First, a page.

She knew what she would find within the body cavities: an inelegant jumble of dissected organs, dumped back in at random when the original pathologist had finished with them. It frustrated her to think how much potential information had been lost to the proddings of an overeager amateur. She wished she had a fresh decedent to work with.

Still, she would make do.

She was neatly nipping the stitches along the Y-incision near the decedent's pubic bone when her BAU cell buzzed at her belt. Because her double-gloved hands were still clean, she laid the scalpel down across Mr. Wilson's abdomen--the blade pointing away from any potential passers-by--and fumbled with the case.

Special Agent Daniel Brady.

She thumbed the green button, and identified herself.


Brady kept one hand cupped around the mouthpiece of his cell to reduce noise, but Lau heard him clearly anyway. "He's all yours," he said. She suspected that it was a point of pride for him to interact with the aptly-named Dr. Frost exactly as if she were something resembling a normal human being. "We're sending him back express. I'm coming with. I want to hand-deliver the weapon the sheriff's office recovered to the lab, and then I plan to loom over them until they I.D. and print it. So don't say I never gave you anything."

Whatever Frost said in reply, he answered, "See you in the morning, Doctor," and folded away his cell. And then grinned at Lau. "The break in the case," he said. "Are you coming back to Suck Central with me?"

The Hoover Building, in Brady's own inimitable style. "I've got Madelyn Cavanaugh to track down," she said. She flicked his arm. "Try not to provoke Frost. You don't know what she's capable of."

Brady made a face. "Actually, I provoke her because I do."


There were no Cavanaughs on the list of people in the middle school gym. But as Brady had pointed out, that didn't mean there hadn't been any during the shooting.

The average household income in Brattonville was above the national average, but judging by the sprawling, immaculate faux Tudor house and the BMW sedan in the drive, the Cavanaughs were loaded. As Lau walked past the car, she put a hand on the hood and listened for the tick of cooling metal. The car had been there a while. But the gym was only six blocks away. No problem for a thirteen-year-old on the middle school girls' track team.

On the other hand, when she answered the door Ms. Cavanaugh--Deanna--looked as if she were ready to go out or had just come back. Either she had great taste in makeup and clothes, or she took the advice of the Clinique ladies and the Bloomie's personal shopper. Her hair was feathery-short and frosted-tan. Careful was the first descriptive word that popped into Lau's head. The second was rigid.

Cavanaugh's smile was perfectly judged for greeting a high-end law enforcement rep at the front door. "Agent Lau? Come in, please. Sit down." She barely glanced at Lau's I.D. as she stepped back and made the universal enter-of-your-own-will gesture.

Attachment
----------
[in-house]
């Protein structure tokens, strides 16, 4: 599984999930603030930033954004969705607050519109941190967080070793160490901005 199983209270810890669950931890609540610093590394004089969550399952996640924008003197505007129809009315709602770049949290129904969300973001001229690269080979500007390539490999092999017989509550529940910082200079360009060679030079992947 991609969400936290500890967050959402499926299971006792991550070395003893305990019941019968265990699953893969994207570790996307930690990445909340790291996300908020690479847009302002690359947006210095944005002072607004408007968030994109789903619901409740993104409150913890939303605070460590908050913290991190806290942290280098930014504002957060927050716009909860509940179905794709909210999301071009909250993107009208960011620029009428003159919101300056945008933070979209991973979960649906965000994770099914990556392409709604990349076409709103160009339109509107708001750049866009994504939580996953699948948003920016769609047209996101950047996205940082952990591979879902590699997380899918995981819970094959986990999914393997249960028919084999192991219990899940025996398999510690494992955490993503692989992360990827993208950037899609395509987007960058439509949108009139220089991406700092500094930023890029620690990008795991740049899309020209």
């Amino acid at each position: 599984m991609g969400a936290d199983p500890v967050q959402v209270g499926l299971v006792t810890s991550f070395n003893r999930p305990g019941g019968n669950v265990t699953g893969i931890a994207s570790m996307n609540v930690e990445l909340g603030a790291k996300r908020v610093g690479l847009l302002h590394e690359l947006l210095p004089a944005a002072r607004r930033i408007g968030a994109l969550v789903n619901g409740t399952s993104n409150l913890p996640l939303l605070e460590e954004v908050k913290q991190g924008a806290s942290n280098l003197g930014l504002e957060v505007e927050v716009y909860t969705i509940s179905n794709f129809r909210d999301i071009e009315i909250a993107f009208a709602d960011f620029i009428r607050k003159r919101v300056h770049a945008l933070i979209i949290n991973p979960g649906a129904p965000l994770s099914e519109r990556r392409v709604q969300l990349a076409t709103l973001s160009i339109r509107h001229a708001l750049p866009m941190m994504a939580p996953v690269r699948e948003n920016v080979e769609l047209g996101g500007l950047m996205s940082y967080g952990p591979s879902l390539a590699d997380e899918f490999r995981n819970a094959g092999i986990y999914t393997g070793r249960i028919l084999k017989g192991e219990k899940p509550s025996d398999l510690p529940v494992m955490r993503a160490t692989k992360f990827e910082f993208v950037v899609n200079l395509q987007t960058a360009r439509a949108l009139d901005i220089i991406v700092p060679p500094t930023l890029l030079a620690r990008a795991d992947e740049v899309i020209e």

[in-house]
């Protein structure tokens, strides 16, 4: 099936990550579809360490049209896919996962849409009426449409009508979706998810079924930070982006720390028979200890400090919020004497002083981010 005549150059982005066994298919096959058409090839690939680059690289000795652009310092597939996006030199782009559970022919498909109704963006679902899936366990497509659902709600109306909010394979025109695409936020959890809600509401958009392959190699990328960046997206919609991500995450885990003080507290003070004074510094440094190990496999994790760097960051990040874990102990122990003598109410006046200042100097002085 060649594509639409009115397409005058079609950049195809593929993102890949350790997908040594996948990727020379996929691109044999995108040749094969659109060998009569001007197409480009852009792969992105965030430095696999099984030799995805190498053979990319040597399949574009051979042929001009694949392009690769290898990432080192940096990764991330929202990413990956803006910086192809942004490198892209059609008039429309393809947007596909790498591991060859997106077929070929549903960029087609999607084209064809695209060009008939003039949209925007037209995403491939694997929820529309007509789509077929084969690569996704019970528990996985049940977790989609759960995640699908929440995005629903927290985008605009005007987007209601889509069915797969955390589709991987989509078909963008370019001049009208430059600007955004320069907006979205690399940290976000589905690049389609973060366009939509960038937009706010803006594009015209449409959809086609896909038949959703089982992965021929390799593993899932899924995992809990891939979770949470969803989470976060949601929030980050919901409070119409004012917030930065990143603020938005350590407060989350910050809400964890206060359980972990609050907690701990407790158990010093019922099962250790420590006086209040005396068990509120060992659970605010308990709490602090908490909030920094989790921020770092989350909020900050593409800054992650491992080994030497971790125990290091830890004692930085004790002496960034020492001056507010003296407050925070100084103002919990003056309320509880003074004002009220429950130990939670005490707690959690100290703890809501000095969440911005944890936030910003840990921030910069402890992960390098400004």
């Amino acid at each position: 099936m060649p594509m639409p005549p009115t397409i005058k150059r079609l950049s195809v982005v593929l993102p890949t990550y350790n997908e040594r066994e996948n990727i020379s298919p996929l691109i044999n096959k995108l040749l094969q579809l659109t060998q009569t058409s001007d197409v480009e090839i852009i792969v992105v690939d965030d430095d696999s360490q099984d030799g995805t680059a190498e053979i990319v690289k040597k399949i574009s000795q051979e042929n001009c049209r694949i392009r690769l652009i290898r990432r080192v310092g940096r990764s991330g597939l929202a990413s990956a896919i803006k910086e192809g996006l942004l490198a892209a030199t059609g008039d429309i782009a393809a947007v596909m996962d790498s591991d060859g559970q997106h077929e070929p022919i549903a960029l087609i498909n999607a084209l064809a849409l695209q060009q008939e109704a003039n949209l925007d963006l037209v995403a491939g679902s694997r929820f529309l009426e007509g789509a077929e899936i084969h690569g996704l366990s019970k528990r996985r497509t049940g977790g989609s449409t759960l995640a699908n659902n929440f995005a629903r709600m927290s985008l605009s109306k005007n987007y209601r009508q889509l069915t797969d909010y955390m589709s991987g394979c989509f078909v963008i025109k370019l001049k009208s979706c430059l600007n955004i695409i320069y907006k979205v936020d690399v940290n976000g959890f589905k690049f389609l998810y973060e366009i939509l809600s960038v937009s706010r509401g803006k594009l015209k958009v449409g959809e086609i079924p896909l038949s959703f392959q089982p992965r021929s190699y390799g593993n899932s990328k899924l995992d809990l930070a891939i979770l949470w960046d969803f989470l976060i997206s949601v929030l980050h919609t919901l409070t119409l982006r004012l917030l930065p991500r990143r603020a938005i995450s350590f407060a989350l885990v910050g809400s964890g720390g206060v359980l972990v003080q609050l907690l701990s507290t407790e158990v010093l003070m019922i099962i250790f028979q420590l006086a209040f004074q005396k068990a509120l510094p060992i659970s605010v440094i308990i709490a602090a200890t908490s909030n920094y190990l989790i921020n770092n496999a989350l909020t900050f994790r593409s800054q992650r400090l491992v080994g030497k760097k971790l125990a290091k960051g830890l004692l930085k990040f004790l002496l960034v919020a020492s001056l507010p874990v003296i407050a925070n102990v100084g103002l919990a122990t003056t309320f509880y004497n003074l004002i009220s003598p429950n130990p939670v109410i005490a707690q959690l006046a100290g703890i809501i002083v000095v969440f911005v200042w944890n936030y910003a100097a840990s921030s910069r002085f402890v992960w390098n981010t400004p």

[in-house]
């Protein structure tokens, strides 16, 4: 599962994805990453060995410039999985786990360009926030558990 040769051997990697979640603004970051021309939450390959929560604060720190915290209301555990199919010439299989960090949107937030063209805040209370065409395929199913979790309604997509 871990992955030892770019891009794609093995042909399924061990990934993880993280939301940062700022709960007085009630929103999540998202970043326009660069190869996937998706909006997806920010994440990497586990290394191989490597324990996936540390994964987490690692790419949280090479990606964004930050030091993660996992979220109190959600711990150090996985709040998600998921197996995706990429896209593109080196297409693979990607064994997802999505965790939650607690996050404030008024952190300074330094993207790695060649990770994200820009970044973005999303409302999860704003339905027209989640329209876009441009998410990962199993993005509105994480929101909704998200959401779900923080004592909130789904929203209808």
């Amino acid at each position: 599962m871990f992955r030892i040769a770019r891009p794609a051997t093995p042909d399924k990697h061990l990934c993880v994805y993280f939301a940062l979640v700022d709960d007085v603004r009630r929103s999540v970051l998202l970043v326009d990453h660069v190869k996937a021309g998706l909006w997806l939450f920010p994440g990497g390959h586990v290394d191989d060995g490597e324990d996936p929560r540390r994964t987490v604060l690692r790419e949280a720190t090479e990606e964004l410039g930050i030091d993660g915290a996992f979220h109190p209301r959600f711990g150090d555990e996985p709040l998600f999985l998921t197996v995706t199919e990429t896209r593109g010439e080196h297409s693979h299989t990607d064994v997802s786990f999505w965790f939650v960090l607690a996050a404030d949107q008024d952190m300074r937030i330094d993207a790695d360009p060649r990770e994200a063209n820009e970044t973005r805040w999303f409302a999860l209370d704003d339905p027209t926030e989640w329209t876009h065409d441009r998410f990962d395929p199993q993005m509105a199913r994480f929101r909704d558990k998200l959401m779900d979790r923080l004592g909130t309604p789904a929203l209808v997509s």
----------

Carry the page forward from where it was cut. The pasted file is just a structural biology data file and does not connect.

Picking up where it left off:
Deanna Cavanaugh was not nervous about a visit from the FBI. It wasn't normal.

House and Garden, Lau thought when she saw the living room. It was like Cavanaugh's exterior: as if it had come as a package. Unlike the Henley's living room, there was no family here. There was certainly no teenage daughter.

"Ms. Cavanaugh, did you know about the welcoming celebration for Sergeant Brian Newman this afternoon?"

Cavanaugh sat and pinched her trouser creases straight over her knees. "I saw it in the local paper, yes."

"Were you there?"

"No. I'm afraid I'm not very patriotic."

Curious thing to say, curious way to say it. "What about your husband and your daughter?"

"I beg your pardon?"

"Were they there?"

"My husband is out of town. He travels on business several days a week. And it doesn't sound like something Madelyn would be interested in."

If there was one constant in Lau's experience, it was that parents--military spouses on military bases, classmates' parents in public schools--kept each other informed. Sharing information was the best defense for your children. And yet, Cavanaugh wasn't out there in the rain with the other parents, parked at the curb in her glossy sedan, wearing out the airwaves passing rumors on her cellphone.

No one had called to tell Cavanaugh that there had been a shooting at the gym, and that the school was locked down.

"Where is Madelyn, Ms. Cavanaugh? I'd like to ask her a few questions."

Cavanaugh straightened in her chair and closed her hands on the armrests. She wasn't nervous about talking to the FBI. But her daughter talking to them bothered her a lot. "What could you have to ask my daughter?"

"Is she at home?"

"Of course not. She's in school today."

Of course not. There was something so wrong in that house that Lau wanted to reach for the Taurus on her hip, just to know it was there. If Brady had been with her, he would have vibrated like a tuning fork.

At the rear of the house, out of sight, a door opened.